Thursday, January 17, 2013

Conclusion: The Cohabitational Reading Challenge

So I finally finished The Information the other day and my verdict is clear – the book is a work of genius. Unlike some other rereads I’ve done over the last few years, this one really does hold up to a more mature set of eyes. In this novel, Amis is at his most caustic, most hilarious, and (dare I say) most subversive. The story of Richard Tull and his odyssey to destroy his oldest friend’s career is breathtaking in its complexity, humour and relentless eschewing of literary cliché.

With so many complicated threads going on all at once in the novel, I feared that the ending could in no way satisfy or live to my expectations. But Amis managed to pull that very difficult feat - to have gratifying closure to a very long novel. The book's final betrayals - one involving Richard pinning plagiarism onto Gwyn using the resources at vanity press where he works, another involving Gywn and Richard's wife Gina - feel neither contrived nor predictable. We aren't given a pat conclusion to Richard's situation, nor are we left feeling that all of the subtext about cosmology and our place in the vast universe was for not. This is the midlife crisis writ large, and it works on multiple levels.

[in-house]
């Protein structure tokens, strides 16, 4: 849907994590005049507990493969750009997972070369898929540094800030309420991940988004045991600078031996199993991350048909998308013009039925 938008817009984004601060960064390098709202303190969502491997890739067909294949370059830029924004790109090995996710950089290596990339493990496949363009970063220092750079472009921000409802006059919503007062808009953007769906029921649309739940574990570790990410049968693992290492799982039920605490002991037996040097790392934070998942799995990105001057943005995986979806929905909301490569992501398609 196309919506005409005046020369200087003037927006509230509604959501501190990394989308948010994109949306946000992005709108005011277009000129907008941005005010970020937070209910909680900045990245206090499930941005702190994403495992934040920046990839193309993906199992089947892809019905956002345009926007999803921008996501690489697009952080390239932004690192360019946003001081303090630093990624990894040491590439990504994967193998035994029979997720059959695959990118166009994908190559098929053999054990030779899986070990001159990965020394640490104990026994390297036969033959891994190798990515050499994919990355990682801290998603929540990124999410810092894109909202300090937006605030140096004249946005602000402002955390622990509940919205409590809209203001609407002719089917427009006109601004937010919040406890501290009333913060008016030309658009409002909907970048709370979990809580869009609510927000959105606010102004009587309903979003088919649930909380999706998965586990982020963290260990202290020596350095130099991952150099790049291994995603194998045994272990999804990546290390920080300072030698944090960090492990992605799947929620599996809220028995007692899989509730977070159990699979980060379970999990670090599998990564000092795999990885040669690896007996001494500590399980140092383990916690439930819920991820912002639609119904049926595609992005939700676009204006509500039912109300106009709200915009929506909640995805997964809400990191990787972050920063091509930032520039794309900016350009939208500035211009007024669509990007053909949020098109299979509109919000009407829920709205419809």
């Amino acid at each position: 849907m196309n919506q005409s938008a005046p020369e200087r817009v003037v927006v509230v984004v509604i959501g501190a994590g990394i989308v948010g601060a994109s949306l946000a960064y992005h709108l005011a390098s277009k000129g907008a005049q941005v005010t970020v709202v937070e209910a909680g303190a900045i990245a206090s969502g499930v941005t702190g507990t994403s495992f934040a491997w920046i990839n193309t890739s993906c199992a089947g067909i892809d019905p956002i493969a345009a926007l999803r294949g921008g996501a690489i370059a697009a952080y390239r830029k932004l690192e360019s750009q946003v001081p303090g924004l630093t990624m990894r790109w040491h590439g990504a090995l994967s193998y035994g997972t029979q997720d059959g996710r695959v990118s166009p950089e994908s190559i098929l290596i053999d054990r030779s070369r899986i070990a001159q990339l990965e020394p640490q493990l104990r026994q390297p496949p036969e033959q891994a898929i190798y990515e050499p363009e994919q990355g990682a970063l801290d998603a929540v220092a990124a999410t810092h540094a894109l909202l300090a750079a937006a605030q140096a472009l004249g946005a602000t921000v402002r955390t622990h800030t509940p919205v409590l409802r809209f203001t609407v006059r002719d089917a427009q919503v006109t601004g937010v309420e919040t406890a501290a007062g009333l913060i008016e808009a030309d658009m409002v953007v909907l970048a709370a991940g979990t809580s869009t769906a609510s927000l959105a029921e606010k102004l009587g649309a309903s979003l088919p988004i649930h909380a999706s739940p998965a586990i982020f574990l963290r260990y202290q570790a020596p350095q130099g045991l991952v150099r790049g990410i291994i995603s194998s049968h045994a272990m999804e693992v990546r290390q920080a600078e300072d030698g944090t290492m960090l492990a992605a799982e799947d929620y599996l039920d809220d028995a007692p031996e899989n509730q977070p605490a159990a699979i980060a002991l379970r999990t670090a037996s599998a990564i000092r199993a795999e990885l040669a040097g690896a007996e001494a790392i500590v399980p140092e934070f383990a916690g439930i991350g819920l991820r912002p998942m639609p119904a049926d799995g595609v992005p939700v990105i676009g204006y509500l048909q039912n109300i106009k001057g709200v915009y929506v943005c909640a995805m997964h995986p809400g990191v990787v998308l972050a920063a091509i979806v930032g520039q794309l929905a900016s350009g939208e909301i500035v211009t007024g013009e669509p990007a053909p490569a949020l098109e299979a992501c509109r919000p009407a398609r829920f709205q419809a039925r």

Since I quoted the opening line of The Information in one of my other posts, I see it as only right to quote the last here. I had forgotten how beautifully this novel closes--I love this line almost as much as the first. I'll leave it here for you, giving Amis himself the last word on this series. "And then there is the information, which is nothing, and comes at night."

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